Friday Fiction: 100 Word Challenge

Friday Fiction: 100 Word Challenge

Friday Fiction: 100 Word Challenge

A quote: “You can only be young once. But you can always be immature.” ~~ Dave Barry

I’ll start with a story …


I closed my son’s bedroom door behind me and sat on a chair as he glared at me from the bed. I suppressed a smile – I recognized that look, thinking “forgive me, dad.”

“Crops are in, chores are done,” he grumbled, “This is a day of rest and”

“Not going to tell you to believe, son. But regular church is like taking a daily shower for your brain. Makes you think about the big things. Besides, Ruth was in the store yesterday and asked about you. Just like your mom, she’s a regular.”

He blushed first, then followed.


Now, it’s your turn.
. featured image, cropped, Adobe Stock standard license.

Written by

  • Cameron says:

    Aunt Giselle was my family’s crazy relative that every family was obligated to have. And that’s exactly why I sought her out.

    “So it’s a good college and it’s tradition but…?”

    I sighed. “I don’t really have much interest. I make decent money at my writing, and I don’t mind living out of my van.”

    She nodded. “I had it all years ago. But one day my daughter asked why we simply didn’t live in our vacation home since it was so nice here.” She dumped leaves on my head and smiled.

    “Freedom is scary. Go ahead and enjoy it.”

  • Dupin says:

    It’s such a beautiful day. I made the trail again, only having to stop now.

    I’ll do this until the weather changes and snow keeps me from my bicycle. I might have to rest more often, but hopefully the snow won’t come until late so I can keep up my daily ride.

    It’s freeing, really. I still wear the wig, but no more chemo. No more radiation. Just live life to the fullest that I can manage.

    They say I won’t see spring again. I’d like to fool everyone—get on my bike again then, but autumn must be enough.

  • Leigh Kimmel says:

    Being on a bicycle again felt strange at first, but it didn’t take me long to get the hang of riding the paths that had once been so familiar. I could almost see once again the things that had brought me here, twenty years ago, a new-minted PhD with starry-eyed dreams of tenure, of the life of the mind.

    In retrospect, the warning signs of infiltration were there even when I was still a grad student. I’d rolled my eyes at the first “sensitivity training” workshop TA’s had to go through, especially when the woman so earnestly exhorted us to “examine our privilege.” The only point of contact I had with her notions involved counting one’s blessings and not taking things for granted.

    But it was only after I’d been here a few years, was comfortably settled into my professorial duties, that the heat started getting dialed up. For a while I was able to deflect, to make it look like I was giving them what they wanted, only a little sideways. And then I got a heads-up from a colleague, that my quiet dissent had been noticed.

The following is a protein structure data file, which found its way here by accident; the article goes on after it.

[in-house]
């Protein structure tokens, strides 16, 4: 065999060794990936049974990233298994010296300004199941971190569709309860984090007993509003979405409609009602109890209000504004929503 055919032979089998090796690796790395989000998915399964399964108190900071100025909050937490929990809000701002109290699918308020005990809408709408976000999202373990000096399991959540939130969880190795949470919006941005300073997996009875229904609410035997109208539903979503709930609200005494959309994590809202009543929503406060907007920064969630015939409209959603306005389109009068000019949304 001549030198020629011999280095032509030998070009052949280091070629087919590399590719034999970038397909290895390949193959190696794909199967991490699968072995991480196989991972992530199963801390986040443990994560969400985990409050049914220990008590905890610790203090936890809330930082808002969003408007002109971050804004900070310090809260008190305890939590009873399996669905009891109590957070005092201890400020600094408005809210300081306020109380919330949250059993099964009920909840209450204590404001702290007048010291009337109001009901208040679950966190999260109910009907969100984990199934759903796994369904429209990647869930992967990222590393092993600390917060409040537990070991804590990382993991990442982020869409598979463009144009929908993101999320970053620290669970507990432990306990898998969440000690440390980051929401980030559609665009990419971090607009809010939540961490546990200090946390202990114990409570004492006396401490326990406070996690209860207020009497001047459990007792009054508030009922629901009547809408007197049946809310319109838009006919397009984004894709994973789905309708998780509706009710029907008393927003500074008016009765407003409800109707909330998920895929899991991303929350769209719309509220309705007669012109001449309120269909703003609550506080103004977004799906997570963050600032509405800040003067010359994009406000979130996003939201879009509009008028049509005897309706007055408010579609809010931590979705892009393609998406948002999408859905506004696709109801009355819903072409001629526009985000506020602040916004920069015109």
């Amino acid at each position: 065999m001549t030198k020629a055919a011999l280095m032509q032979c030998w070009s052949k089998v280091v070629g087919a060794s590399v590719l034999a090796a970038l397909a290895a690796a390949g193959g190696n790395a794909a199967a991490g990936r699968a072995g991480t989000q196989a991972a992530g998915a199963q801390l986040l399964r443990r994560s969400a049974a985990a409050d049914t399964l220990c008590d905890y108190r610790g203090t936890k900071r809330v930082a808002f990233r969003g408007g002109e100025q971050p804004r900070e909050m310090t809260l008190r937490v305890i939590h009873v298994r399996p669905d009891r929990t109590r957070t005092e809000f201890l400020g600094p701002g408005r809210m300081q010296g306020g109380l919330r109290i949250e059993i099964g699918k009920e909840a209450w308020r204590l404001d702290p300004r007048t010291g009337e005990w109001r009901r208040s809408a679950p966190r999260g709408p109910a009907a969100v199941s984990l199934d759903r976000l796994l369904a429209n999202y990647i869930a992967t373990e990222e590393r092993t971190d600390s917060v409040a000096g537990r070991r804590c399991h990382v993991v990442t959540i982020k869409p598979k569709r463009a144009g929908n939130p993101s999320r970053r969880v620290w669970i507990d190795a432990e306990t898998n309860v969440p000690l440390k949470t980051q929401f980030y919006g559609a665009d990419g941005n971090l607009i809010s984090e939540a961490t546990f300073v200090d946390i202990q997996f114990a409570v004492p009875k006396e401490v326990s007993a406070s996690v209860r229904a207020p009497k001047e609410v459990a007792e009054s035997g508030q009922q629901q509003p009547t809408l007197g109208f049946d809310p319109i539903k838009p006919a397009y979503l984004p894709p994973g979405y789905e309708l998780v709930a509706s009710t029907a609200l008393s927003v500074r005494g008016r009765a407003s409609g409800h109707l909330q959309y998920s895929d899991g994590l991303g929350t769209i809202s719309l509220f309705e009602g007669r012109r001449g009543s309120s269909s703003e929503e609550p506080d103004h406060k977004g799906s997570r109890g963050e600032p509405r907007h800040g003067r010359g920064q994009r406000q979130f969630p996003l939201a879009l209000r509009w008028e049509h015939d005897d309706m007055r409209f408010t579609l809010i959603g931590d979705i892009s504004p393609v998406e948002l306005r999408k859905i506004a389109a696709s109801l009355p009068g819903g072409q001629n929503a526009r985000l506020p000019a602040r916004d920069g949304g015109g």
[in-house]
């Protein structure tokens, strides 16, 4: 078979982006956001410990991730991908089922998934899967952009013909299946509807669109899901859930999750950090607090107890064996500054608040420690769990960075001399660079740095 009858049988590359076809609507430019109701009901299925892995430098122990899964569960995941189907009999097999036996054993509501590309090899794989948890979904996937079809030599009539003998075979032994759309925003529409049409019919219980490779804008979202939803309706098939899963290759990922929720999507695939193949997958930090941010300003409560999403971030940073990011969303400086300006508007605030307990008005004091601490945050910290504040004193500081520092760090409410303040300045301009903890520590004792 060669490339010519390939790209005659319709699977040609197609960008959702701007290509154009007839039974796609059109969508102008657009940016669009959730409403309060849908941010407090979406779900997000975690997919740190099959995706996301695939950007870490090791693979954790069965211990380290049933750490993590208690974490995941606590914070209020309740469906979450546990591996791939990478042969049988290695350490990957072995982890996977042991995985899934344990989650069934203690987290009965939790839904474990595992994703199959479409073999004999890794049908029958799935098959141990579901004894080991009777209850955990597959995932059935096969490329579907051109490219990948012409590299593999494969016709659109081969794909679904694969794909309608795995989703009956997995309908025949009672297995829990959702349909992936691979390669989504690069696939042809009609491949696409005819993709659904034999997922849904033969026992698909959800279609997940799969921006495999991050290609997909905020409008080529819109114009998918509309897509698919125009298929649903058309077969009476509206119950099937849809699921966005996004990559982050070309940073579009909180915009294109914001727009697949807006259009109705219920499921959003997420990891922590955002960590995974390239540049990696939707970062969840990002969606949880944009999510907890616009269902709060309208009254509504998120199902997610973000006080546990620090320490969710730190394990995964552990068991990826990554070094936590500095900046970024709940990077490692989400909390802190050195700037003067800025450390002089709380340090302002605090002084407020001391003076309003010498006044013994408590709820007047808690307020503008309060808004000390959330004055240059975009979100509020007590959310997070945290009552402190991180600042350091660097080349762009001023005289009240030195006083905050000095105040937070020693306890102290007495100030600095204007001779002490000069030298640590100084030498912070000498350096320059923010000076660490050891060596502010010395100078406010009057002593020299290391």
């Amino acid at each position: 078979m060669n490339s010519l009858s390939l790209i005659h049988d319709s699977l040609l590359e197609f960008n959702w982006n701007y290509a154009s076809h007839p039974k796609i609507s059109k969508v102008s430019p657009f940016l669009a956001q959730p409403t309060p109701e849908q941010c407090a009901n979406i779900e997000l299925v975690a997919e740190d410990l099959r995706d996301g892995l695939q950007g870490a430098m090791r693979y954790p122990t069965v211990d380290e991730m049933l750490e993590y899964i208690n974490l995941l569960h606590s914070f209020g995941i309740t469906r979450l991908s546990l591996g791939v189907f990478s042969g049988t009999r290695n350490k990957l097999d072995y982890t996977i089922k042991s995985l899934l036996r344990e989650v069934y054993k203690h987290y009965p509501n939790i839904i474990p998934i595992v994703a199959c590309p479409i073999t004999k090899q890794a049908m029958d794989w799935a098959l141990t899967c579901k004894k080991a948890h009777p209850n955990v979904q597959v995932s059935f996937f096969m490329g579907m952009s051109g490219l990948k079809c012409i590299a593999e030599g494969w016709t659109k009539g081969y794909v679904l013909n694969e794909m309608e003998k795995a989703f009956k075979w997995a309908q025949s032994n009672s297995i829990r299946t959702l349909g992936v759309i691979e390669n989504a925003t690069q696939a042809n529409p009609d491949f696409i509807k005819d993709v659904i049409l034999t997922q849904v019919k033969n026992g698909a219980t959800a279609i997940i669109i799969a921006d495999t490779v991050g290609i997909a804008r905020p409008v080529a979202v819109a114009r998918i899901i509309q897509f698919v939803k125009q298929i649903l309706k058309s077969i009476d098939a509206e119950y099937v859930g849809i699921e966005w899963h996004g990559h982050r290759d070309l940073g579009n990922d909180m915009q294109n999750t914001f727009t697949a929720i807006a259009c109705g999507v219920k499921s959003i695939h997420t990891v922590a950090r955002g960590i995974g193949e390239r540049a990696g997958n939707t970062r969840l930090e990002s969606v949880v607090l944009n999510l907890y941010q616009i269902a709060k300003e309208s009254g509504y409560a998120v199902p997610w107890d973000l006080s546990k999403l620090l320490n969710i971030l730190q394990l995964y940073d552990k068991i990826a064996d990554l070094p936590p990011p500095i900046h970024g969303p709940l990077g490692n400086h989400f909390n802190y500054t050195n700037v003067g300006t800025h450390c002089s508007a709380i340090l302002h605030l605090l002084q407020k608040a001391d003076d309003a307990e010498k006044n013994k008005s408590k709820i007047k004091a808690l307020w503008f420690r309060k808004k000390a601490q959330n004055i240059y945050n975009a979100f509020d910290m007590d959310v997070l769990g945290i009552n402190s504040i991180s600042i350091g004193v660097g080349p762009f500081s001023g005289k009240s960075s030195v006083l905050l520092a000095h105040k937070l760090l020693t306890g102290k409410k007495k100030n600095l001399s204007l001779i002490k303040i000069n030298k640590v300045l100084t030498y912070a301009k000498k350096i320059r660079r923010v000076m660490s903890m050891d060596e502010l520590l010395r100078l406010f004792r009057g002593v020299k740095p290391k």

From then on, everything seemed to go against me. I finally left the work I’d loved, fled the community where I’d once found a home. If it hadn’t been for my side hustle, selling stuff at antique shows and flea markets, I probably would’ve starved. Instead, I was able to turn it into a livelihood, although a lot more modest than what I’d enjoyed.

    But it meant I avoided the purges and counter-purges that swept through academia in the years that followed. I found a new community of vendors and entrepreneurs, came to love the work of seeking out treasure among the trash as much as I’d loved following tantalizing bits of evidence through archives around the world.

    And here I am, in the autumn of my life, riding among the falling leaves and remembering the excitement of a new school year, when those buildings now abandoned were once full of life. Indulging my nostalgia was worth the extra hotel night to come over here, instead of heading straight back to base after packing down and loading out yesterday evening.

  • Navig8r says:

    A beautiful autumn day and a beautiful girl to match. Last year I would have been tongue tied and frozen in place, vainly wishing for an attacking dragon to transform my bluejeans into shining armor and me into a gallant knight heroically riding to the rescue to fit them. What a difference some good advice and some wise investments can make. A pair of upscale cargo pants to replace the jeans yet maintain my outdoorsman sensibilities, and a couple of long hair dachshunds to take on walks, and the conversations start themselves. Thanks for the tips, Sam, wherever you are.

Leave a Reply

Your email address will not be published. Required fields are marked *

Become a Victory Girl!

Are you interested in writing for Victory Girls? If you’d like to blog about politics and current events from a conservative POV, send us a writing sample here.
Ava Gardner